It’s because mistakes are always magnified for franchises that fail. As a fan base, we’ve been groomed to remember all the negative aspects of our favorite football team, because that’s all we’ve known for the better half of our adult lives.

After trudging through this wasteland for so long, we are finally ready to move past all of the detrimental mistakes that have cost us 20+ years of our lives – including the Josh Rosen trade.

Sure, you have your classics like failing to draft (and then sign) Drew Brees, drafting Ronnie Brown over Aaron Rodgers with the 2nd-overall pick, drafting Jake Long over Matt Ryan with the 1st-overall pick, and trading a 2nd-round pick for A.J. Feeley.

It’s not that the Dolphins haven’t tried, it’s just that they have failed almost mightily when doing so.

I respect that Miami was aggressive in their pursuit of Josh Rosen – or for any of the other quarterbacks they’ve attempted to put under center – but their aggression was either misguided, ill-informed, or even desperate at best.

A year prior to Rosen’s draft-day trade, another draft-day trade was occurring – one that would transcend the Baltimore Ravens organization for the prolonged future. With the 32nd pick in the draft, the Ravens selected Lamar Jackson – a quarterback some Dolphins fans wanted with the team’s 11th-overall pick.

To move back into the first round and secure a quarterback with the 5th-year option, all Baltimore had to give up was an additional 2nd-round pick (see the full trade at the end of the article).

With their draft-day trade, the Baltimore Ravens landed an MVP.
With their draft-day trade, the Miami Dolphins landed a quarterback that was released for nothing.

Again, I don’t fault the Dolphins for being aggressive, but their pursuit was often awry.

The frustrating part of all of this may be that this team actually “spent” both in assets and money, they just didn’t seem to take that extra step at the right time.

Spending 2nd-round picks was fine 3 years in a row (with Chad Henne, John Beck and Pat White), but spending 2nd-round picks then became “too much” when they could have moved up in the 2017 draft to select Patrick Mahomes or Deshaun Watson – instead, they stayed put at #22 and drafted Charles Harris.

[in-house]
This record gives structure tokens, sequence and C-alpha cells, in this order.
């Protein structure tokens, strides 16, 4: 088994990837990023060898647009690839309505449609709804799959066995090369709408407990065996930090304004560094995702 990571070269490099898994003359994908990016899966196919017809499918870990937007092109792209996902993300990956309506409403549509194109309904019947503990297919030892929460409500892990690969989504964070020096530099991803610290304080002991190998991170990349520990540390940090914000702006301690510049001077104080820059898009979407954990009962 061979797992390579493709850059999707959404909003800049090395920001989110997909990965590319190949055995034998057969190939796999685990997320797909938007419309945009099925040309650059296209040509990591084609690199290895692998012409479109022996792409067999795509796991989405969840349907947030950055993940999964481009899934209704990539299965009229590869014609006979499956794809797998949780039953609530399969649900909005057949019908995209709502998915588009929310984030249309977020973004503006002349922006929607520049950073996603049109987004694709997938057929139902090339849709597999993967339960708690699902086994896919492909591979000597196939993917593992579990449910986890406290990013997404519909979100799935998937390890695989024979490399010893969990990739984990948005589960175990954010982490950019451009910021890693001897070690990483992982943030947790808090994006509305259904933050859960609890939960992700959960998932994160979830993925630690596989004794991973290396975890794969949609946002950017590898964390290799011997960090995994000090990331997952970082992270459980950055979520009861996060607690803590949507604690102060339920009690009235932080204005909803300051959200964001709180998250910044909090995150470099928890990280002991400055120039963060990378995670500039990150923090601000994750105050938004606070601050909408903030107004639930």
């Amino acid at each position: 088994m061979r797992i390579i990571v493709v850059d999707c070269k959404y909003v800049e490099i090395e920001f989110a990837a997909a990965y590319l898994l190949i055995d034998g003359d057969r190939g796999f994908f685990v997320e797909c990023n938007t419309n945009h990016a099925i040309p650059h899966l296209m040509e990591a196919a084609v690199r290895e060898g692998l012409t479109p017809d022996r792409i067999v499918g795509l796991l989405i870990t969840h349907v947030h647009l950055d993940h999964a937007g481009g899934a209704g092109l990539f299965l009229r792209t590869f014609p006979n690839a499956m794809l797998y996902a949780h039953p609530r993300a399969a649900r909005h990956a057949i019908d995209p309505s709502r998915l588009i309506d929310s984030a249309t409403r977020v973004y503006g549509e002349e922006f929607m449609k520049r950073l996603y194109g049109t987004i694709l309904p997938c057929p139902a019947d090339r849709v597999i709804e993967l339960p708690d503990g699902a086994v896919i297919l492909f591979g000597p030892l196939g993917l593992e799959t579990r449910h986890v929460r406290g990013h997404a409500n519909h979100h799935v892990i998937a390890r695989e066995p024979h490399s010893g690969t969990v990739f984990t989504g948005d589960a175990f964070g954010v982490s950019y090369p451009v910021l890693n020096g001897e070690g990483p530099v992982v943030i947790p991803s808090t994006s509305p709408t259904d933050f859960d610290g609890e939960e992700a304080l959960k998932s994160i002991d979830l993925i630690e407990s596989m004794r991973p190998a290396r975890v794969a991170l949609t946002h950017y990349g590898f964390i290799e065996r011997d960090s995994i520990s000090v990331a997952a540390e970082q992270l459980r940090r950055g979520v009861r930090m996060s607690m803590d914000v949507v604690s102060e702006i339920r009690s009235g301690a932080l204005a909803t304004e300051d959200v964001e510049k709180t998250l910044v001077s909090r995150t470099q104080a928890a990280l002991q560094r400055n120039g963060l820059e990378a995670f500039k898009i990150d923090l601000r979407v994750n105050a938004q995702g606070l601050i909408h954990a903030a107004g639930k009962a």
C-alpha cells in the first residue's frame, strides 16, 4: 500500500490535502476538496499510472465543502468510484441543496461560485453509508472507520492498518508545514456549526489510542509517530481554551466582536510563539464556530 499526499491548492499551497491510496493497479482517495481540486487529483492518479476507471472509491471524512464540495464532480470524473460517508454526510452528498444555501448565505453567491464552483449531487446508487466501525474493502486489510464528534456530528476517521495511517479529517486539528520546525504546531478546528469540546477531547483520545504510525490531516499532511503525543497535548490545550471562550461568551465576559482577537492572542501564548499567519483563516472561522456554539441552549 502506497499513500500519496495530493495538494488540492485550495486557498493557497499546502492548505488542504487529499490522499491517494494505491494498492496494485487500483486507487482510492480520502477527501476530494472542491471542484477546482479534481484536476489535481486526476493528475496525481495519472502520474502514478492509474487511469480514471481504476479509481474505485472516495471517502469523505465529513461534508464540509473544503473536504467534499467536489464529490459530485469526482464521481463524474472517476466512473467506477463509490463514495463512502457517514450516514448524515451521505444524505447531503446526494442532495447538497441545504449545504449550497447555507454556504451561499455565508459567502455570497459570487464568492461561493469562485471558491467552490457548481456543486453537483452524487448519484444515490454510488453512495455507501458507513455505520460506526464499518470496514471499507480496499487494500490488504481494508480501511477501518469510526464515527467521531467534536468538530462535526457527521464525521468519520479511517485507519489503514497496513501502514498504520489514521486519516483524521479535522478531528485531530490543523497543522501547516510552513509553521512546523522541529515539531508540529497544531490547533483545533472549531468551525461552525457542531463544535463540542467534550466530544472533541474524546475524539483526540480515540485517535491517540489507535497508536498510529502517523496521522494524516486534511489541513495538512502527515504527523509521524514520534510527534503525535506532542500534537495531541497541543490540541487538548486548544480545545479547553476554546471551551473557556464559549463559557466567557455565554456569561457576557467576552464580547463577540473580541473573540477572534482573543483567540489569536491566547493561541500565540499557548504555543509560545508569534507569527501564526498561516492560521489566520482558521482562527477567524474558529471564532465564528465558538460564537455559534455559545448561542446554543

Think about it, Miami’s best quarterbacks since Dan Marino were:

  • Castaway by the New York Jets (and subsequently got his shoulder destroyed like everyone predicted)
  • (Allegedly) Forced upon us by Stephen Ross because he knew what a new quarterback would inject into a flat-lining brand (ie: making $$)

Between Chad Pennington and Ryan Tannehill there is 1 playoff appearance and 0 playoff wins.

There are definitive reasons why the Dolphins are executing a rebuild in 2019-2020 – after attempting to rebuild numerous times already this century – and you can say that lots of it has to do with the Head Coaches that have been in place.

Watching Ryan Tannehill lead the Tennessee Titans to the AFC Championship came was the most-conflicted I’ve felt in a long time as a Dolphins fan. I was thrilled he was able to prove himself, but frustrated that my team was once again watching from the couch.

Heck, for all the praise we give Brian Flores, he couldn’t get Minkah Fitzpatrick to buy into his system – ultimately losing a near-Defensive MVP player to an organization that has been breathing success since the Dolphins’ perfect 1972 season.

Miami hasn’t lacked talent – it’s why they’re constantly hovering around 8-8. The problem is, they lack the most important piece on the football field combined with the right leader to mold them. Which explains why they constantly sit around 8-8.

The Future We Created

But thoughts of perpetual 8-8 seasons are a thing of the past. The Dolphins may have drafted their future franchise quarterback back in April, but they officially rolled out their #1 prize just a few days ago. Coincidentally, just 3 days after Rosen was released.

The timing is likely coincidental, but who says omens have to be a bad thing?

This Dolphins team is young (thanks to Chris Grier), determined (courtesy of Brian Flores’ mindset), talented (after accumulating so many draft picks) and they’re wise beyond their years.

With a bounty of draft picks at their disposal once again in 2021, and with a franchise quarterback seemingly set to take over by season’s end, the future for the Miami Dolphins looks EXTREMELY bright.

After most “experts” predicted the Dolphins would go nearly winless – some even calling for criminal investigations to be conducted – Flores showed off his leadership and led Miami to a 5-11 record.

If the worst roster in the NFL can win 5 games, what can an improved roster accomplish?

Last year, there were too many holes on the roster to count. Now, you’re desperate to find a missing piece. In 12 months, we’ve gone from cringe-worthy to dynasty-bound in some expert’s eyes.